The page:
Introductory Information

On May 12th, a group of over 100 people gathered to listen to the students of Oregon tell us how they feel and what they experience during distance learning for all. This group included students from 30 different school districts, educators from 38 school districts, 22 representatives from ESDs throughout the state, five representatives from the Oregon Department of Education, and one representative from higher education. We gathered for just over two hours; adults put themselves on mute, and we gave our students the mic. Here is what we learned.

Key Take-Aways

  1. Students need meaningful and timely connection and feedback from their teachers. Over and over we heard that the most motivating thing educators can do is respond quickly to questions or just check in and see how kids are doing. Students said:
    1. “I have teachers that I like as people, so I don’t want to disappoint them or let them down.”
    2. When asked “What has been the most supportive thing an educator has done for you during school closures?” Students noted: 
      1. Making personal videos for classes (this was in a district that didn’t allow video conferencing)
      2. Replying quickly to questions“
      3. Just asking how I’m doing” 
      4. Teachers checking in when I fall behind
  2. Students highly value organization and clarity in online learning, even above fun web platforms. Many students stated that they were more motivated to participate in classes where the teacher took extra care to outline where to look for assignments, what order to complete things, and how to turn assignments in. Conversely, students struggled to engage in classes where they didn’t have clear instructions or felt their teachers weren’t available enough to clarify for them.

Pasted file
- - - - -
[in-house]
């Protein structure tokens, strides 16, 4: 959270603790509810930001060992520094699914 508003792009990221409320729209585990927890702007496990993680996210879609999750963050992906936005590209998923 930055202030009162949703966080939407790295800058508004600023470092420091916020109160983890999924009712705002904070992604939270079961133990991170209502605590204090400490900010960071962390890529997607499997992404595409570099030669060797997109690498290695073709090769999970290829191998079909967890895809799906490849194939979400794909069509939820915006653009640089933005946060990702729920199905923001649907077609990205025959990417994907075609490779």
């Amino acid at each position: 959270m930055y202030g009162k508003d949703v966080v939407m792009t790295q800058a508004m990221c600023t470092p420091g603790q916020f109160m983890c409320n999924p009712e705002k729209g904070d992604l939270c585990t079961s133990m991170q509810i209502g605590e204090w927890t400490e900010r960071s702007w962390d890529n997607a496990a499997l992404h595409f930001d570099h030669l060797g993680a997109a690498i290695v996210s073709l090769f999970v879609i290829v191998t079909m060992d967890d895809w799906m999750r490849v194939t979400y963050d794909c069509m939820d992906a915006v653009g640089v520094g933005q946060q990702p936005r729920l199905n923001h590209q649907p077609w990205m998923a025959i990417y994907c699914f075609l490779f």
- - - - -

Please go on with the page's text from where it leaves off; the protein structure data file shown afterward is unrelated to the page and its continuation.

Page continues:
1. “Not much has been good about distance learning. I mean, I just don’t feel like I can get any help any more. My parents can’t help me, and I’m not going to email my teachers 5 times a day… it’s kinda hard to get any help.”
    2. “I feel that I’m not even learning, and doing work feels more like a chore. In most of my classes they give us the material with little to no real instructions.”
    3. “When a teacher has work in a good format, or shows that they’re trying to learn the technology, it makes me want to do the work.”
  3. Students are more motivated to engage in distance learning when they connect to the assignments. Many students expressed that they felt they were just doing “busy work,” even saying “I am worried about being behind, not on the schoolwork but actually learning and remembering it.” One student mentioned an ongoing essay that she had been working on since before closures and that the bigger project made her want to keep going.

Next Steps

This session had a secondary purpose to provide a model for regions to conduct their own student listening sessions. These sessions are not only essential right now, during school closures, but also could be utilized indefinitely to address many topics on school improvement. Possible next steps could be:

  1. Connecting with Oregon Student Voice to begin some Central Oregon representation in their organization.
  2. Organizing and facilitating our own Student Voice Event.
  3. Holding smaller scale empathy interviews within your school.

For help moving forward with these next steps, contact Kimberly Strong, Regional Capacity Builder, at kimberly.strong@hdesd.org